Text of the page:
Genius is no respecter of people, place or situation, as we know, but its choice of Isaac Rosenberg still seems extraordinary. Born on 25th November 1890 to immigrant Jewish parents in a Bristol ghetto, he spent the first seven years of his life there in the poverty that was to dominate his life. Yet he went on to write some of the greatest poetry of the First World War. As his friend and teacher, Miss Winifreda Seaton, observed after his tragic death in 1918: “Had he had Rupert Brooke’s advantages, he might have expressed himself more perfectly, but when you compare the environment of the two, Isaac Rosenberg is a wonder”.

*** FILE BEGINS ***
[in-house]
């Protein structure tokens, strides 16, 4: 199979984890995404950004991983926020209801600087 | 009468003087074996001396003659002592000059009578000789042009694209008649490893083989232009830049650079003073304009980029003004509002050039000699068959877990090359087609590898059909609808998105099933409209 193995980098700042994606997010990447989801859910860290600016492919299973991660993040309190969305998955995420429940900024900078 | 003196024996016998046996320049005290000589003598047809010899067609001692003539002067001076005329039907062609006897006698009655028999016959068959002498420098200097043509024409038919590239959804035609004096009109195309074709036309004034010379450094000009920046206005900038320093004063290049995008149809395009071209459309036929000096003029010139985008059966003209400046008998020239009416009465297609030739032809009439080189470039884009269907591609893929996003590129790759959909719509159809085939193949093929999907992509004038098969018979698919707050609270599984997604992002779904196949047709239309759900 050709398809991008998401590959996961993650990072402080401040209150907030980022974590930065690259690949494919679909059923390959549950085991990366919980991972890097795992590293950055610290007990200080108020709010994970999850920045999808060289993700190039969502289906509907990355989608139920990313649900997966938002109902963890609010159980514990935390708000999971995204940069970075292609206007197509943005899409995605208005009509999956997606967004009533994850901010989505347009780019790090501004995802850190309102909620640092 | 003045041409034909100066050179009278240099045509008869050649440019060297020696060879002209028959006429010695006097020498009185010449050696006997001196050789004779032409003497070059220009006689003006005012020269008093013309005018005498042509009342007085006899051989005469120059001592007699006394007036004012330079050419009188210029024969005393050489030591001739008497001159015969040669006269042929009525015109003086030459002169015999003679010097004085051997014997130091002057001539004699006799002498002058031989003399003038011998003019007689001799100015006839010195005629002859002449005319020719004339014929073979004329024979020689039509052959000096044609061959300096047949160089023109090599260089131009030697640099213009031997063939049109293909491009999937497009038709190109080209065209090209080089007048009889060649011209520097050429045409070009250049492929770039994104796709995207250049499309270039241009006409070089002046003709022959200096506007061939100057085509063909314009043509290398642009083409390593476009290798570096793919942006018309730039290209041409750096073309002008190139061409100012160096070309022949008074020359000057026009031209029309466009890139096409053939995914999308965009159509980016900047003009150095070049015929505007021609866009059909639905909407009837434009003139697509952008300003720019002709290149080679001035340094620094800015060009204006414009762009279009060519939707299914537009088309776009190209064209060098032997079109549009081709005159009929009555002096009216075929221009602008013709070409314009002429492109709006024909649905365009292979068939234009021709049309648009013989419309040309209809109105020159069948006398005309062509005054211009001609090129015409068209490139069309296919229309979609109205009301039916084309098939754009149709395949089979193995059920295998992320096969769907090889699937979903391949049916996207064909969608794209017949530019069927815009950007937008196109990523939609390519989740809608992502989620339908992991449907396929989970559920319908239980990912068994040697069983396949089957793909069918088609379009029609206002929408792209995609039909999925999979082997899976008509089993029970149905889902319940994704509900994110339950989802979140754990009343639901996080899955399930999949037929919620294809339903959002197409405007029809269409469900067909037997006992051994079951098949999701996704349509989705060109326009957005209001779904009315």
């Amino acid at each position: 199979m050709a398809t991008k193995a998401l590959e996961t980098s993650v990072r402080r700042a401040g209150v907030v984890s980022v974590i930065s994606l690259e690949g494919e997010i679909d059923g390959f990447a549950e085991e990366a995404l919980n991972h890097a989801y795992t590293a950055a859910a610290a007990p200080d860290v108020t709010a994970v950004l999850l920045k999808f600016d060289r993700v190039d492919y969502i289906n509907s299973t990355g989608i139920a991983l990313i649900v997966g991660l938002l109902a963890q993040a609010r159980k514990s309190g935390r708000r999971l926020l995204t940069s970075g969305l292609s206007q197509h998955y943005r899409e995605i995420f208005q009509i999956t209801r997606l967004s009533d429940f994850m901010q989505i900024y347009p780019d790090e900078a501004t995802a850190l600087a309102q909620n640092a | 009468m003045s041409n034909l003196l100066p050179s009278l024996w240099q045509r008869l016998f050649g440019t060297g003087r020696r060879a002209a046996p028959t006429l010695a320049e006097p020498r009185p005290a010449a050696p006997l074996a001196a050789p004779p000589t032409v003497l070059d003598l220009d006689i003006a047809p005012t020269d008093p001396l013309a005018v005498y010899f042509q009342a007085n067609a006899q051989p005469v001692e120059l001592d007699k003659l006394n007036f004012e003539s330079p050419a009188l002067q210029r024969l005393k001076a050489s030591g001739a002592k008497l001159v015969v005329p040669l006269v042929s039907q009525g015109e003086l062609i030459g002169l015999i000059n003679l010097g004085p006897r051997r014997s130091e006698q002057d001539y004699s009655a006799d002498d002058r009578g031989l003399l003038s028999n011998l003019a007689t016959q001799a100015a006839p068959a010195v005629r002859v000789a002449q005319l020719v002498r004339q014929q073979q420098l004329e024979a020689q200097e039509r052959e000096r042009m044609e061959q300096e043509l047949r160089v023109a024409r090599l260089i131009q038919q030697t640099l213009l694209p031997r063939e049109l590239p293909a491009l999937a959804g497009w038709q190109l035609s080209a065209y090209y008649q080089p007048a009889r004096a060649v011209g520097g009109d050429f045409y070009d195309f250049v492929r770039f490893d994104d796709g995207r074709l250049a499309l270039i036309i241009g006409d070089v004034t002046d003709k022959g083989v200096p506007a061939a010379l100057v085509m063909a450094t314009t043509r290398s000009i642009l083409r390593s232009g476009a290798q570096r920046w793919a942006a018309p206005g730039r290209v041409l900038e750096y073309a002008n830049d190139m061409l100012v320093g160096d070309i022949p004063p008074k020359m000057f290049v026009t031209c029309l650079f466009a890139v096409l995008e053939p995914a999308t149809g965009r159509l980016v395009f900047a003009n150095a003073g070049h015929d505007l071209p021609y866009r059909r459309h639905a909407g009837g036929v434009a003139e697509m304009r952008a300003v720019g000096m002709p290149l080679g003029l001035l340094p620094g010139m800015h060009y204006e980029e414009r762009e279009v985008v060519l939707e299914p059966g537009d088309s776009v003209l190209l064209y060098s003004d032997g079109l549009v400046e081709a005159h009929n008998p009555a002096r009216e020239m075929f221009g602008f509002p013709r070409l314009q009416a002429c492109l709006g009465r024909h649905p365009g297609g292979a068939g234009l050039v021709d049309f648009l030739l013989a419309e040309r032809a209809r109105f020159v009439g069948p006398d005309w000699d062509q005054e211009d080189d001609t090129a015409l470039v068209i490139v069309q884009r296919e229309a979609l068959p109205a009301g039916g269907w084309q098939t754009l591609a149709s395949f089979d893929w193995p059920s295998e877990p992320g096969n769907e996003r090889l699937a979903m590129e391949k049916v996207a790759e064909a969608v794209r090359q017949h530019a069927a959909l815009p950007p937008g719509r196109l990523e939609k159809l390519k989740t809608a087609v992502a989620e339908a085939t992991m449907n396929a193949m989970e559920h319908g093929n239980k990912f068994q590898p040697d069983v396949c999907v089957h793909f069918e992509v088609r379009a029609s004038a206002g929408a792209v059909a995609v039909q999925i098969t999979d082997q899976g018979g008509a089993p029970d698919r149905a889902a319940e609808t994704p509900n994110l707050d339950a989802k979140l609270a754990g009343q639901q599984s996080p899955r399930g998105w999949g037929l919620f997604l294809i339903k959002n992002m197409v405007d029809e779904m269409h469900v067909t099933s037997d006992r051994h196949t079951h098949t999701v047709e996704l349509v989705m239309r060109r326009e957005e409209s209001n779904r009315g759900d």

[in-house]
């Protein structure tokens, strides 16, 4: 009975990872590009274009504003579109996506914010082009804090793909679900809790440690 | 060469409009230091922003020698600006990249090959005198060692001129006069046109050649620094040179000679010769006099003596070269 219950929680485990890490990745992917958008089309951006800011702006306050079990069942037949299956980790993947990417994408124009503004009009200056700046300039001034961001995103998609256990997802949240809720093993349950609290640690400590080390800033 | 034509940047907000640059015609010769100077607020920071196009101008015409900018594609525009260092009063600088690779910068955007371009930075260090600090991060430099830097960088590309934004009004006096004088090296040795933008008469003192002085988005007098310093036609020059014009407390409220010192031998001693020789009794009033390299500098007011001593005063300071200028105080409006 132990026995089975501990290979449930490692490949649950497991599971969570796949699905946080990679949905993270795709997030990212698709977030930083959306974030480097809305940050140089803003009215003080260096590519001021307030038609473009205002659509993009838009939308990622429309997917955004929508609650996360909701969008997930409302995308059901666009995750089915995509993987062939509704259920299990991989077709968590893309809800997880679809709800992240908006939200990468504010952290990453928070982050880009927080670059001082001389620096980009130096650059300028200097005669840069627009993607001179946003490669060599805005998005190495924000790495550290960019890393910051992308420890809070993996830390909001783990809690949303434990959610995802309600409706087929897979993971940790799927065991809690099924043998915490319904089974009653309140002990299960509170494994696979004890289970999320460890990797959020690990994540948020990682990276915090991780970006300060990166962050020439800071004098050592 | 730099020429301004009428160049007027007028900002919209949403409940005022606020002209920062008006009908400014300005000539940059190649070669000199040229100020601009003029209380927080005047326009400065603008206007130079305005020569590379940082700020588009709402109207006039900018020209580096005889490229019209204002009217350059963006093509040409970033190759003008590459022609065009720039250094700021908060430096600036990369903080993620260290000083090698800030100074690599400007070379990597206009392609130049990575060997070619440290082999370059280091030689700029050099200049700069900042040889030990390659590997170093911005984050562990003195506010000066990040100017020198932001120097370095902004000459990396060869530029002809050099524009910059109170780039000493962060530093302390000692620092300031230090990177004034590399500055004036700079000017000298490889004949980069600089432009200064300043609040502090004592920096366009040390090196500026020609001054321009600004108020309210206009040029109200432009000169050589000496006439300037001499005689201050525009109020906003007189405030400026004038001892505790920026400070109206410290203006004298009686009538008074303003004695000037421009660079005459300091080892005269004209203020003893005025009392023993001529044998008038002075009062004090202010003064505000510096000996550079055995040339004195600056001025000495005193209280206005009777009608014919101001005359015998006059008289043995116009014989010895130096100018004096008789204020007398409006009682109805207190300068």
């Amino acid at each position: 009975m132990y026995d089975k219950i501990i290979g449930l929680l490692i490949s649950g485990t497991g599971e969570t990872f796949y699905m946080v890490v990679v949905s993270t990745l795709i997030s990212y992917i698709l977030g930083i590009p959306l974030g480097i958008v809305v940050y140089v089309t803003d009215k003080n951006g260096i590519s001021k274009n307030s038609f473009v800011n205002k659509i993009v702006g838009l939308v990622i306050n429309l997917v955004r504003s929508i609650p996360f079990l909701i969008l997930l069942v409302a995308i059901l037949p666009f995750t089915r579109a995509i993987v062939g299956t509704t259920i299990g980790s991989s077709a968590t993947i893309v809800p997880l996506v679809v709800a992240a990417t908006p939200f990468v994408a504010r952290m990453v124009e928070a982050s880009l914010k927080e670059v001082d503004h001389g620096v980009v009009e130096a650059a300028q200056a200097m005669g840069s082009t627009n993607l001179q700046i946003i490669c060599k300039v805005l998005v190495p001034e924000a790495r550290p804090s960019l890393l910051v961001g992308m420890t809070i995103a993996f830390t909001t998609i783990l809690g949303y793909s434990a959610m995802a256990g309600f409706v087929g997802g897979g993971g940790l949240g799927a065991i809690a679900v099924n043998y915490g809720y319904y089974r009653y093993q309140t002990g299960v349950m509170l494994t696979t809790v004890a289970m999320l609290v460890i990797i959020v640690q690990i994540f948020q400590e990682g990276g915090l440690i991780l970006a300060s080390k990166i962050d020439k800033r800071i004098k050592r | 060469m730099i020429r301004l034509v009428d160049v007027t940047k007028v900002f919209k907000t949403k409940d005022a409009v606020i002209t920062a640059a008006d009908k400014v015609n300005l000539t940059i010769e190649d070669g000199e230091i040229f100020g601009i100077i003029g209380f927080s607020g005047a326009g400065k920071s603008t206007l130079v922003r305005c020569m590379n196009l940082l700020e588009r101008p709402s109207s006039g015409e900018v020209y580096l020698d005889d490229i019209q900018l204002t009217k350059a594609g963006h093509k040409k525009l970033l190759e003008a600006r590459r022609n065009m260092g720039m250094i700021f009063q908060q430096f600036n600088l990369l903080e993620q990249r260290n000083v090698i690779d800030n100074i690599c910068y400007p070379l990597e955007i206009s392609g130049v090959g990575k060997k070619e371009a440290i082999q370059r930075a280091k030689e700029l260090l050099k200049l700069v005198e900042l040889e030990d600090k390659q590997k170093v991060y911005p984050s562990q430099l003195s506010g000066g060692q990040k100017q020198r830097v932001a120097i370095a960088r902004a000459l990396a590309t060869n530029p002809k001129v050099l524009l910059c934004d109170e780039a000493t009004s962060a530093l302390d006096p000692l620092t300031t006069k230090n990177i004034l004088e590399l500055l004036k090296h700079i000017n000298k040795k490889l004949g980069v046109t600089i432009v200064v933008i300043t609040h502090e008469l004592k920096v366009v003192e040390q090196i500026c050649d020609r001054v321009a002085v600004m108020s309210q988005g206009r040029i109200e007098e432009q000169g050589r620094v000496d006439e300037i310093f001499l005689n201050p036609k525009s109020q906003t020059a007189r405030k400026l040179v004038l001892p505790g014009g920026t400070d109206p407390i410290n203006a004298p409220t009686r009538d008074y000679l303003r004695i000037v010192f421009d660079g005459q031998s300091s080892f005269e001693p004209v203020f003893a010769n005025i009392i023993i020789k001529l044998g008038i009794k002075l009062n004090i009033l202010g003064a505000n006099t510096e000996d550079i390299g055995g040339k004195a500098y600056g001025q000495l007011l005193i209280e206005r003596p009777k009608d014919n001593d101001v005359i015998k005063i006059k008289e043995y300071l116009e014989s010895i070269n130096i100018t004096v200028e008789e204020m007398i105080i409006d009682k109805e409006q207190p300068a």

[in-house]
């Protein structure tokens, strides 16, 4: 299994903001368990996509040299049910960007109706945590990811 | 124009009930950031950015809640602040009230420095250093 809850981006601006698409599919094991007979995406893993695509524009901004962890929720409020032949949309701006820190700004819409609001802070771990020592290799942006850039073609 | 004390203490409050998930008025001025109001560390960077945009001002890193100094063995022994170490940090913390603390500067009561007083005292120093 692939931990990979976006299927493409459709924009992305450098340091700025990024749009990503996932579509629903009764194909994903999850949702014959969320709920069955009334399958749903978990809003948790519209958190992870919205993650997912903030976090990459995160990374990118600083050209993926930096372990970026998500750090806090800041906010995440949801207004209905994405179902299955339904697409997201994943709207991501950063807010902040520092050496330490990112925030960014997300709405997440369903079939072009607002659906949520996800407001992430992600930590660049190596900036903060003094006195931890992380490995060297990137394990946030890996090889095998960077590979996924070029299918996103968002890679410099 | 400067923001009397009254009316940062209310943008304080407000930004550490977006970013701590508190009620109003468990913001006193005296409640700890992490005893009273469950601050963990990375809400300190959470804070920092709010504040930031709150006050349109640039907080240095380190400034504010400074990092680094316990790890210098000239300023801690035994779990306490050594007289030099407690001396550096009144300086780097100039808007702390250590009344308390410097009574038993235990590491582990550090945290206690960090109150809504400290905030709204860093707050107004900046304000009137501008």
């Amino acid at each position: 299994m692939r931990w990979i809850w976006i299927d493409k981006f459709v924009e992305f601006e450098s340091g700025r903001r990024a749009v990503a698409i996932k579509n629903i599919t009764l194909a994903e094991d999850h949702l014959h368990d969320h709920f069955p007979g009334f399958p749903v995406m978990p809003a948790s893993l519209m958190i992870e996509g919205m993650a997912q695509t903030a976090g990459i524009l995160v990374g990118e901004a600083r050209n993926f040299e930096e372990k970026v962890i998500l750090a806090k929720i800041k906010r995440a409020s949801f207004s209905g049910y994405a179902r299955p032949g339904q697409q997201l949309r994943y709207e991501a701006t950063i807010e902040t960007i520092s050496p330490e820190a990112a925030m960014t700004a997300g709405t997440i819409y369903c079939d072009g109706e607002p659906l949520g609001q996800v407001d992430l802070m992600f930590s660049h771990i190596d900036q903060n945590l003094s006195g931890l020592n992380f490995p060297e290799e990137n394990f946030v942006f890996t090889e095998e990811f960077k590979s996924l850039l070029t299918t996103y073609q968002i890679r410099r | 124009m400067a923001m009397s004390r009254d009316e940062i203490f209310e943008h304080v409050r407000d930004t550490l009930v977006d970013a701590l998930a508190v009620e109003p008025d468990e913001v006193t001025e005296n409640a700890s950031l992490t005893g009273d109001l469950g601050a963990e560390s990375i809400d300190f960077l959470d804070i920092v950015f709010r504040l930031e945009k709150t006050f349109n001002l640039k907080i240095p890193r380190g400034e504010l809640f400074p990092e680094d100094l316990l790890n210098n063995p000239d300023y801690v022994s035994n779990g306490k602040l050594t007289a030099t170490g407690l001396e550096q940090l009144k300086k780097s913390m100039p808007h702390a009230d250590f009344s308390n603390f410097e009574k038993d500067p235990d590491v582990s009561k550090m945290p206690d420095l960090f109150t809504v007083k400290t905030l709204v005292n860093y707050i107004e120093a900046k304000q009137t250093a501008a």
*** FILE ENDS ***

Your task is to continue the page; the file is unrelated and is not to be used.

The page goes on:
Siegfried Sassoon praised Rosenberg’s genius; T. S. Eliot called him “the most remarkable” of the First World War poets and F. R. Leavis thought him as “remarkable” as Wilfred Owen but “even more interesting technically”. Yet even now, more than a century after his death on 1 April 1918, he has not been absorbed into the national consciousness in the way that Brooke, Sassoon and Owen have. How many people can quote, or even identify one line of Rosenberg’s verse? Yet this is the poet who wrote some of the most devastating and at the same time humane words about frontline experience ever penned: